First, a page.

What does 2 Corinthians chapter 6 mean?Paul is writing to people he cares deeply about. He helped to establish the church in Corinth and led many people there to faith in Christ. Now he seems concerned that some among them who have heard the clear message of the gospel from him have not come to full faith in Christ alone for their salvation. This may be based on continued association with idol worship, or false teachers among them distorting the gospel of Jesus and accusing Paul of being a false apostle.
This chapter appeals to those in Corinth not to receive God's grace in vain, insisting that the day of salvation has come. That "day," however, will not last forever. Eventually, Christ will return and the opportunity to receive God's free gift will pass (2 Corinthians 6:1–2).
Paul insists that he and those who work with him have not done or said anything that would keep anyone from believing in Jesus. He commends their ministry to the Corinthians, giving them evidence to present to anyone who would accuse Paul of being false or having a hidden and self-serving agenda (2 Corinthians 6:3).
This evidence included everything Paul and his co-workers for the gospel have suffered in order to proclaim the message of Jesus. These afflictions include beatings, imprisonments, attacks by angry mobs, exhausting work, sleepless nights, and going hungry. Their character, though, has remained Christlike and God's power has been clearly seen in and through them. No matter how they were treated, they have kept going, kept accomplishing God's mission through them. Paul puts it plainly: Their sacrifice is bringing the riches of eternal life to many people. He and his team continue to rejoice in this (2 Corinthians 6:4–10).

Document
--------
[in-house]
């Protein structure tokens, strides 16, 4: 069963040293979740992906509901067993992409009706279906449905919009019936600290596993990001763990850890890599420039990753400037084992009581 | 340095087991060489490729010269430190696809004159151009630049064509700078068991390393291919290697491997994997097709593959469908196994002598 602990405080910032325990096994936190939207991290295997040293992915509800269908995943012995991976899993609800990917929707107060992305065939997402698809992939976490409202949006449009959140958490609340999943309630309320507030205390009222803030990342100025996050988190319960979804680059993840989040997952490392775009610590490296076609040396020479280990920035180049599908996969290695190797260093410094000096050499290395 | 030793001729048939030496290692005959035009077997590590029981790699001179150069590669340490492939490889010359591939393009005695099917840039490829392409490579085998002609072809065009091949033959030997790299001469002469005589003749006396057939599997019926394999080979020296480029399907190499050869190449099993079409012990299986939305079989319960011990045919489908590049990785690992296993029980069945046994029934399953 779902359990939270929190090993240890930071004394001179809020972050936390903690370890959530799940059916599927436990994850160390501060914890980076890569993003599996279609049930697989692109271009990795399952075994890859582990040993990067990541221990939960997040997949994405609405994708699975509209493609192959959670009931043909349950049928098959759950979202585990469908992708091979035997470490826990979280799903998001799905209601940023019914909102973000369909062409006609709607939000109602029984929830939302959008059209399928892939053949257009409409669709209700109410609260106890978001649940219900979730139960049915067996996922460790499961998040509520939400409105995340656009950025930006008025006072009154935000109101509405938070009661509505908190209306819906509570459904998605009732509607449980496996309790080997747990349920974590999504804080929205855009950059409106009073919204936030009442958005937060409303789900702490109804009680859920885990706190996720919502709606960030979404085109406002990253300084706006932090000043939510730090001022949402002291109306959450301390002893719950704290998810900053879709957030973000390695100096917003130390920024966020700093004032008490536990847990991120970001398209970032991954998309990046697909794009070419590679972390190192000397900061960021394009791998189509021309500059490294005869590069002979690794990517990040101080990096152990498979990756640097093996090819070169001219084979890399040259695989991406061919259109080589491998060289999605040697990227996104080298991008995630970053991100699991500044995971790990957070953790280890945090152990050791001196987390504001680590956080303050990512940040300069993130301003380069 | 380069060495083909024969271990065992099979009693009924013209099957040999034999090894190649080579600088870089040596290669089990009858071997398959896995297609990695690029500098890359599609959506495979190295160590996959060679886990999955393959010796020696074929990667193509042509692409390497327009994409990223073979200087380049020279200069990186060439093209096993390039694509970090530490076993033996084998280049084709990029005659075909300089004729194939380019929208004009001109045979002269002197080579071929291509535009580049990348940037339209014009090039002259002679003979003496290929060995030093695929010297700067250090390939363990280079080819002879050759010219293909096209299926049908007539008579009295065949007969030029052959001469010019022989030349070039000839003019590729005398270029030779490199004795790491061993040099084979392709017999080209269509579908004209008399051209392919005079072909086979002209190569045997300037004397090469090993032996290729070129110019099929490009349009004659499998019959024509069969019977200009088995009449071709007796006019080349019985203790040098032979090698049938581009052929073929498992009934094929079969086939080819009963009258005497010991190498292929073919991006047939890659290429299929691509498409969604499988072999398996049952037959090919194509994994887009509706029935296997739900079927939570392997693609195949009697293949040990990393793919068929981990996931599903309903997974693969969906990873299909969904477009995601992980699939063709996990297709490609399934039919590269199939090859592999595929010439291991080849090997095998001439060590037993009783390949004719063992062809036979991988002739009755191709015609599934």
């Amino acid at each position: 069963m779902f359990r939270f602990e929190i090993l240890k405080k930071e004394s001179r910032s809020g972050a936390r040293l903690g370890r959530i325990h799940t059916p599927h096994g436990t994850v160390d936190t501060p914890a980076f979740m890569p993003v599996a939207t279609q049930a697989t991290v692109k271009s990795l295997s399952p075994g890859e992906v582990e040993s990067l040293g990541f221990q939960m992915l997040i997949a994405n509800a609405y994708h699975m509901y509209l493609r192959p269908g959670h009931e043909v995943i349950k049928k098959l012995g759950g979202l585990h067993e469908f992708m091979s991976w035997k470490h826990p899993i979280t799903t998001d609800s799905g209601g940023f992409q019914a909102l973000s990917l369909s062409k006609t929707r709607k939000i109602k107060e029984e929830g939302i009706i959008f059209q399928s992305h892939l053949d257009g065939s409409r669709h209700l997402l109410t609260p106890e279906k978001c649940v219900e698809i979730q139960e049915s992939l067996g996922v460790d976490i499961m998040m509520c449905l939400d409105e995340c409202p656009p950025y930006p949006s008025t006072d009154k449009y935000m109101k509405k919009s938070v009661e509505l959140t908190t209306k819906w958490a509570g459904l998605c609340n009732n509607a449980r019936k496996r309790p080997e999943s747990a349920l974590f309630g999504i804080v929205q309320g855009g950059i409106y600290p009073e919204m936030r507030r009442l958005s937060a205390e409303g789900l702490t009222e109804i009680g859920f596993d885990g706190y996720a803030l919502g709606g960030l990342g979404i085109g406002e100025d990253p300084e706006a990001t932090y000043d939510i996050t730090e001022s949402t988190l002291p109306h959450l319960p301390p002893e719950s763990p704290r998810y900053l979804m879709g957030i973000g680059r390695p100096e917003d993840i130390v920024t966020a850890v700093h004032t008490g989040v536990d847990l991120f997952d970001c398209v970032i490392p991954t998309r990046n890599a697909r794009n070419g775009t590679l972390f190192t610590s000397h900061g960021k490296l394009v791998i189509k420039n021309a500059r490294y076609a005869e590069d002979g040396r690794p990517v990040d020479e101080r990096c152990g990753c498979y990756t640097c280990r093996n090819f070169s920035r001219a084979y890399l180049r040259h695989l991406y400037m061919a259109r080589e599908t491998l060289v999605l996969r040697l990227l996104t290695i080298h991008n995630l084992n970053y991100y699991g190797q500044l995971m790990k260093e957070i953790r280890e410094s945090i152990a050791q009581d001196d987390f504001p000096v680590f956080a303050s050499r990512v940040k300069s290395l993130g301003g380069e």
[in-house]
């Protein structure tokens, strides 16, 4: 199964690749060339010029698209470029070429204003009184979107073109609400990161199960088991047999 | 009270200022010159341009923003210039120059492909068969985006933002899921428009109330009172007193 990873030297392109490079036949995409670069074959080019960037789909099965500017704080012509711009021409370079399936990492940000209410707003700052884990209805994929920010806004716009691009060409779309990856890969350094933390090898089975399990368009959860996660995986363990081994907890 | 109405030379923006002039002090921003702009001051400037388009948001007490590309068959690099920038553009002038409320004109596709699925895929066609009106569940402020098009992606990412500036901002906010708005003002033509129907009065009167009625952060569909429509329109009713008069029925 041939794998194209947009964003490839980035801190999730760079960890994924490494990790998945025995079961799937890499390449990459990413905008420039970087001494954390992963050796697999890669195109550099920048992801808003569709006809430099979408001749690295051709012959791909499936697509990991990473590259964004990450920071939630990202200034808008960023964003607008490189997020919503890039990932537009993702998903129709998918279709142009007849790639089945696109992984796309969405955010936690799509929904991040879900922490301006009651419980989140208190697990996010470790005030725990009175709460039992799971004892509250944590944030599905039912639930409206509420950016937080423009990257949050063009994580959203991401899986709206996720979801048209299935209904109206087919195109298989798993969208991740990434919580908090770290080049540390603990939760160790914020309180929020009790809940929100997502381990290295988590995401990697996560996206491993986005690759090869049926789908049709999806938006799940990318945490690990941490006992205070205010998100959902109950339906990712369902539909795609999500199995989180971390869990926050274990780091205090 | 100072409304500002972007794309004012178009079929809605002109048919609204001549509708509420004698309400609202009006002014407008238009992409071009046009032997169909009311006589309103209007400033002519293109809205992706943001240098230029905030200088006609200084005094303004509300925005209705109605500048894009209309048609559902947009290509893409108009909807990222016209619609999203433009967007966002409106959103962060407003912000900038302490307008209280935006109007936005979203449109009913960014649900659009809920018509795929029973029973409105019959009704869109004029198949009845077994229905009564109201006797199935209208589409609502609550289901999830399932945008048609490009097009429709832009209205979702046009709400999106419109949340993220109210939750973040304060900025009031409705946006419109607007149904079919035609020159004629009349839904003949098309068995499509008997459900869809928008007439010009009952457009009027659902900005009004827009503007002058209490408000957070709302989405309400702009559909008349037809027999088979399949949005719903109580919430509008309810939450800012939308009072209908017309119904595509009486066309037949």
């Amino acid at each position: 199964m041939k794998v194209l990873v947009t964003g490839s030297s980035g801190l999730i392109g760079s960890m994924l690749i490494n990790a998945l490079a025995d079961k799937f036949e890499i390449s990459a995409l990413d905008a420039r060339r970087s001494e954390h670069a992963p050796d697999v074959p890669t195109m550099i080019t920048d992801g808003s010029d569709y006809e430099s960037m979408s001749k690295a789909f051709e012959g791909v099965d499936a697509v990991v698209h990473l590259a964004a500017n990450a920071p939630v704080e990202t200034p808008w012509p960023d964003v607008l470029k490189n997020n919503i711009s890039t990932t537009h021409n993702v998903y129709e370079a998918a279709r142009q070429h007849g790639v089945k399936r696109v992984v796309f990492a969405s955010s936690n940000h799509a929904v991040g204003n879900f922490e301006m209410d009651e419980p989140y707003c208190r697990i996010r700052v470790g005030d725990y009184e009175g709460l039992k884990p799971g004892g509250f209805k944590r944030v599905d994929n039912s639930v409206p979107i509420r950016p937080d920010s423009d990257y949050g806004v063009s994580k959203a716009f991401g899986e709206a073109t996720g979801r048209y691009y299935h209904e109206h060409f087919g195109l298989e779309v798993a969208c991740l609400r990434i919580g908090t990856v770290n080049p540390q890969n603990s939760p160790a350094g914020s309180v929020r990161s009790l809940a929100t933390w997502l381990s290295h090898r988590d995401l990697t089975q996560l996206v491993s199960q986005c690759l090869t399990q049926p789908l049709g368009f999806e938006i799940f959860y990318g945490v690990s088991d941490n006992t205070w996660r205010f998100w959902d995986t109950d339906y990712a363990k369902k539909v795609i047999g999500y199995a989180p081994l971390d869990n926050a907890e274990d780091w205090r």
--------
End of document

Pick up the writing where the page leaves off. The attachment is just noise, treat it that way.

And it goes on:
In other words, Paul says, they have done nothing to cause the Corinthians to have anything against them. He and his friends have wide open hearts toward everyone in Corinth. He asks them to open their hearts to him, as well, as children toward a father (2 Corinthians 6:11–13).
Next, Paul commands them clearly not to be "unequally yoked" with—or "harnessed to"—unbelievers. He seems to be referring to contracted relationships that would bind a Christian to a non-Christian in some formal way. That would certainly include marriage, as well as serious business or personal ties. This doesn't forbid believers from ever associating with unbelievers (1 Corinthians 5:10), but from participating in relationships that would obligate them to unbelievers, perhaps especially in areas involving idol worship.
He asks a series of questions to show how absurd such relationships are. Light and darkness cannot fellowship together. Christ and Satan don't work together. Everyone knows how terrible it would be for Jewish people to worship an idol in the Jewish temple. Christians are now God's temple, Paul writes. This is true because the Holy Spirit lives in them. These temples, then, must never be used for anything that is opposed to God.
Paul references several Old Testament Scriptures to illustrate that this was true of God's covenant relationship with Israel and is true of His covenant relationship with all who come to Him through faith in Christ. Because God lives in them, Christians must separate themselves from everything that does not please God. He is the believer's Father (2 Corinthians 6:14–18).